Mikrokosmos brings Mikrobrews, a literary open mic


Brogan Gillmore

Dan Arndt reads his work to a crowd of friends and strangers during Mikrobrews on Sept. 26 at The Donut Whole.

Past the donuts and coffee, in the back of The Donut Whole, an unusual open mic night took place Thursday. Mikrokosmos, Wichita State’s literary journal, hosted their seventh Mikrobrew, a literary open mic where participants can read their poetry, fiction or nonfiction stories, and other forms of creative writing.

“We have an open mic, so anyone can come and kind of share their work in a space that isn’t as scary,” said Sydney Martin, co-editor in chief of Mikrokosmos. 

“Because sometimes, it’s really scary to get up there. But this is a really supportive area to do that.”

Mikrobrew begins every open mic with a guest author who reads their work. Martin said these guests are often locals, but they occasionally bring in authors from out of state.

The seventh iteration saw Melissa Kingbird, a published poet from Minnesota, read her work.

Kingbird got in touch with Mikrokosmos through Jason Teal, the editor of the Heavy Feather Review, after being invited to Manhattan, Kansas, for another reading.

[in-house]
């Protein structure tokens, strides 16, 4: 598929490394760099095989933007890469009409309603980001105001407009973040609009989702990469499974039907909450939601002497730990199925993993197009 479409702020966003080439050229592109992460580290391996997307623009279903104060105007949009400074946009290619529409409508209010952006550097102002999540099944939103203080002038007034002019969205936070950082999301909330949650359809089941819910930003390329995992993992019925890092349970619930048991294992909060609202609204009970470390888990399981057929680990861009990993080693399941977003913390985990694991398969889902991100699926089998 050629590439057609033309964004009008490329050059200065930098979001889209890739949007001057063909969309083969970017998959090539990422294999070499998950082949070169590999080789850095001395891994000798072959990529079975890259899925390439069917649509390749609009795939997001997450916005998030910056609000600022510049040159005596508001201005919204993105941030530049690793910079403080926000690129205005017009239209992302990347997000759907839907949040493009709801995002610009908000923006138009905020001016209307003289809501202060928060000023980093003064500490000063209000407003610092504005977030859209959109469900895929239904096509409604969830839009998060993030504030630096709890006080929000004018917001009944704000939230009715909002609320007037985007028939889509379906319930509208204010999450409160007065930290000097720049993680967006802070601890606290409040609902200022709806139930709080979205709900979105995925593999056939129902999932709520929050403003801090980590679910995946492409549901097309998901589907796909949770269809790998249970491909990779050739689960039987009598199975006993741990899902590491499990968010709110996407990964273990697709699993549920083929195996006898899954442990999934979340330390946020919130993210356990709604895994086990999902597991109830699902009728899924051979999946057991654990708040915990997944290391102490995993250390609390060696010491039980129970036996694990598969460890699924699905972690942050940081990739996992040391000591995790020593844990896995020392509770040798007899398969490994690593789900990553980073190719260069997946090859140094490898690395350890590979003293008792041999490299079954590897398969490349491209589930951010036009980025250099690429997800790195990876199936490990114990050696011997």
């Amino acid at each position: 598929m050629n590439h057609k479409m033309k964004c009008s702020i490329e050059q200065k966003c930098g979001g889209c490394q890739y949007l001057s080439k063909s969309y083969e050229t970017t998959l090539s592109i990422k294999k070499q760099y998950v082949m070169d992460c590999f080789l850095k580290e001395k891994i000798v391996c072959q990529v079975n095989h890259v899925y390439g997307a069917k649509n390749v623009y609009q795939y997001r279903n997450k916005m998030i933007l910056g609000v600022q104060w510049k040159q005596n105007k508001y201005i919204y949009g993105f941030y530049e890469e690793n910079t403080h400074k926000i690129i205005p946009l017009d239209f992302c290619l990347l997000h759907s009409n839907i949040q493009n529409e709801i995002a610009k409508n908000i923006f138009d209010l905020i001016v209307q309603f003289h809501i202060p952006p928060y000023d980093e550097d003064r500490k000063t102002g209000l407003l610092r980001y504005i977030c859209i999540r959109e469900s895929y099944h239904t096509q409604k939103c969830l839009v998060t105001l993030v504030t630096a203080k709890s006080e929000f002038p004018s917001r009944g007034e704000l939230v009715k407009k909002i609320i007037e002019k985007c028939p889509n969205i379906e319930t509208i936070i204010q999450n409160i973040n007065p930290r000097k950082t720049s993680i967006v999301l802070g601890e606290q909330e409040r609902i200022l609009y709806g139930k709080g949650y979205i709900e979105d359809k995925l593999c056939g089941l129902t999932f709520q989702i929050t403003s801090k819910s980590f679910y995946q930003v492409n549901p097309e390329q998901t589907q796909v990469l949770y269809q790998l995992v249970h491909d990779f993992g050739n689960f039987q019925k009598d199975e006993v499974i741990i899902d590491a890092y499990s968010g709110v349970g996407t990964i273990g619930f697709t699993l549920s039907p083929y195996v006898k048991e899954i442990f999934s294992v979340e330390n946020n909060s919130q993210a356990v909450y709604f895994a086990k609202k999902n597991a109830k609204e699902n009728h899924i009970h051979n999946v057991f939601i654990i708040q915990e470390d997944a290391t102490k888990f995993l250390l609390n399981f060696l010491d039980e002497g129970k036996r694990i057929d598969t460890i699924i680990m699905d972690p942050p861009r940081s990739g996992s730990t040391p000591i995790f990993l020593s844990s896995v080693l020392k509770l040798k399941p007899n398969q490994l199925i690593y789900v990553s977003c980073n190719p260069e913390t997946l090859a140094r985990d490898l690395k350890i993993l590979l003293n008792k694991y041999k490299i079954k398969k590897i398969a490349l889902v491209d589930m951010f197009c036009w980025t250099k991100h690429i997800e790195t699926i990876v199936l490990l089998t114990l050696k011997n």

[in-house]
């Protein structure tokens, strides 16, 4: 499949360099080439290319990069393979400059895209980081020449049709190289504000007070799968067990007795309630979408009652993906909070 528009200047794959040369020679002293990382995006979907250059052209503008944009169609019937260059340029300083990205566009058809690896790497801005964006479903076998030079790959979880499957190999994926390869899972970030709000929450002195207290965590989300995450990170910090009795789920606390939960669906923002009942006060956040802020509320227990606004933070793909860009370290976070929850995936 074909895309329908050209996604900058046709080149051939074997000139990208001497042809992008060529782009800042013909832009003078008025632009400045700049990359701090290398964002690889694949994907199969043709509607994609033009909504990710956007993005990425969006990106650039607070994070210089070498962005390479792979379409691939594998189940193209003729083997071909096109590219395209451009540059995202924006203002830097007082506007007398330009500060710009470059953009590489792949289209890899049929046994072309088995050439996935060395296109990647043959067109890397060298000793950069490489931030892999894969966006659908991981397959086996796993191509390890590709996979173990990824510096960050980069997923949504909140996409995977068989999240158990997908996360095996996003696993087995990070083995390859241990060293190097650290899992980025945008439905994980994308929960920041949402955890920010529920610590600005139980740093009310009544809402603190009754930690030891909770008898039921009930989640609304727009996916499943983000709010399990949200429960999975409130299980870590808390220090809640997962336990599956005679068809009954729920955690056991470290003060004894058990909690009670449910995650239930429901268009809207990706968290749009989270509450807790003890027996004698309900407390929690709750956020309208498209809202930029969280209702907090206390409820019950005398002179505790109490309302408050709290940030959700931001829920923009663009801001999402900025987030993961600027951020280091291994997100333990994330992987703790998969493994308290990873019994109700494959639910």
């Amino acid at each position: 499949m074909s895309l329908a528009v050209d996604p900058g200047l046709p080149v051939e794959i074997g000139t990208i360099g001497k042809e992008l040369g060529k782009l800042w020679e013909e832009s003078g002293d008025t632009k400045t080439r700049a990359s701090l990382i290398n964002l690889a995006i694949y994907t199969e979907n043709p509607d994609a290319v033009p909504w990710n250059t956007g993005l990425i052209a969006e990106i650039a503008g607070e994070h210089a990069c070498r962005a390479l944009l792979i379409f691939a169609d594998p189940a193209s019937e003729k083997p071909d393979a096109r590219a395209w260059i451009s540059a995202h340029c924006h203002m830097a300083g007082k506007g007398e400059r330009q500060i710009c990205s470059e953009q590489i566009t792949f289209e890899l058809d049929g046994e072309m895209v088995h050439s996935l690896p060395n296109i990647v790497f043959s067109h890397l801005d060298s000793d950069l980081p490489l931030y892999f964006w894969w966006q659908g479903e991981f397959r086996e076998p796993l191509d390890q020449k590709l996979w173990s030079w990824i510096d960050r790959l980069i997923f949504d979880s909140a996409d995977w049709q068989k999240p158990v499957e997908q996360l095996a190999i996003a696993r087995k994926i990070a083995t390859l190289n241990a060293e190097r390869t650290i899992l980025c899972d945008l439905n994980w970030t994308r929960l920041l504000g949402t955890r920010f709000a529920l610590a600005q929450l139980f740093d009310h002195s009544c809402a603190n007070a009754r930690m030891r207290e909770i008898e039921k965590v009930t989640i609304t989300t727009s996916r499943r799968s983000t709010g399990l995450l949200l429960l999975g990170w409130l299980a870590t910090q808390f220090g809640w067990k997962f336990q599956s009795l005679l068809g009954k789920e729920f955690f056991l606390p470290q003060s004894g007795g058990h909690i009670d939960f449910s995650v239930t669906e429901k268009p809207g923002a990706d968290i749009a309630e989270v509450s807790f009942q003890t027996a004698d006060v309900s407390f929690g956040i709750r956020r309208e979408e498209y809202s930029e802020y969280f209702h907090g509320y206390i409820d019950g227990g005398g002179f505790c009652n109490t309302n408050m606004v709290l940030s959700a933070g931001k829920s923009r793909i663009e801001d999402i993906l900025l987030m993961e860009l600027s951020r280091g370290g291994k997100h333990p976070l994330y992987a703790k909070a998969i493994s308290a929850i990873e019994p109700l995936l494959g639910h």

“He knew Becca [Yenser, co-editor in chief of Mikrokosmos and Sunflower reporter], so he suggested me to her, and I was in Kansas anyways,” Kingbird said.

Kingbird’s poems were raw and visceral, and her reading evoked physical reactions from the audience. The poet herself was moved. As she read her third poem, detailing a fistfight, Kingbird began to tear up. Her voice broke. She said she didn’t expect her poem to make her so emotional.

Kingbird said reading to an audience isn’t something she gets to do very often.

“This reading was really nice. I like hearing everybody else. I like seeing what different people bring,” Kingbird said.

After Kingbird’s set came the open mic, consisting of staff members of Mikrokosmos and locals who came to share their work.

Martin said the crowd of readers changes. Some Mikrobrews feature primarily staff members, while others are filled with local artists.

Presenters stood at the mic in front of the Donut Whole’s large windows, looking out on Douglas Street with more often than not a phone, or sometimes a few sheets of paper in hand. One participant brought his computer to the mic with him.

The bodies of work ranged from prose to poetry, funny to sad, long to short, but what they had in common was the personal nature of the stories.

Martin said Mikrobrews are often hosted at coffee shops to stay true to the “brew” aspect of the show. They tried it in bars, but that limited the people who could come see the show.

Thursday night’s Mikrobrew was the first of this semester. The next event will be Oct. 19, and Mikrokosmos plans to host one reading a month.